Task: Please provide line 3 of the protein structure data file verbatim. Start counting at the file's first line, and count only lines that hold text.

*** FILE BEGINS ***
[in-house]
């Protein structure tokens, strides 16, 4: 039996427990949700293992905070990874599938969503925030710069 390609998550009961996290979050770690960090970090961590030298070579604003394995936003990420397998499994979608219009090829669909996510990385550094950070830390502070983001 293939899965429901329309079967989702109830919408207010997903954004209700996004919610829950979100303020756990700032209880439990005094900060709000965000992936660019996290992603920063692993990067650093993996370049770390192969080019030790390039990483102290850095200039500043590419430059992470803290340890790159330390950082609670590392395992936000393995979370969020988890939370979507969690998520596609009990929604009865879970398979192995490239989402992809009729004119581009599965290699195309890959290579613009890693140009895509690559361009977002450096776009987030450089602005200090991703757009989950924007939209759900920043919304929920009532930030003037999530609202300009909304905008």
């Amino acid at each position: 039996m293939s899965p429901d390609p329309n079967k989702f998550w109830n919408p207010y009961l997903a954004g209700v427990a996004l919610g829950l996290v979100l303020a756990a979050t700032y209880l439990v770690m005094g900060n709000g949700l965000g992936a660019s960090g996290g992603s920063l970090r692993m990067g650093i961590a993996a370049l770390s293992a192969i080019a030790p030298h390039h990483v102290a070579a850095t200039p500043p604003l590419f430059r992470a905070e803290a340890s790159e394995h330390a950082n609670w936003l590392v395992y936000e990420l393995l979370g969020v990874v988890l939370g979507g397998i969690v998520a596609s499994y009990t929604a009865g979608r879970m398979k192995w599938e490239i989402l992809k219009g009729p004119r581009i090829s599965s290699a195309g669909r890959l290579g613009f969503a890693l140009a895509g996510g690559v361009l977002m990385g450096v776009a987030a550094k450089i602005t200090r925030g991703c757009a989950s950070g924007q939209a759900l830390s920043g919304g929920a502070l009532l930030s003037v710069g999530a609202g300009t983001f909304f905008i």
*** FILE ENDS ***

């Amino acid at each position: 039996m293939s899965p429901d390609p329309n079967k989702f998550w109830n919408p207010y009961l997903a954004g209700v427990a996004l919610g829950l996290v979100l303020a756990a979050t700032y209880l439990v770690m005094g900060n709000g949700l965000g992936a660019s960090g996290g992603s920063l970090r692993m990067g650093i961590a993996a370049l770390s293992a192969i080019a030790p030298h390039h990483v102290a070579a850095t200039p500043p604003l590419f430059r992470a905070e803290a340890s790159e394995h330390a950082n609670w936003l590392v395992y936000e990420l393995l979370g969020v990874v988890l939370g979507g397998i969690v998520a596609s499994y009990t929604a009865g979608r879970m398979k192995w599938e490239i989402l992809k219009g009729p004119r581009i090829s599965s290699a195309g669909r890959l290579g613009f969503a890693l140009a895509g996510g690559v361009l977002m990385g450096v776009a987030a550094k450089i602005t200090r925030g991703c757009a989950s950070g924007q939209a759900l830390s920043g919304g929920a502070l009532l930030s003037v710069g999530a609202g300009t983001f909304f905008i």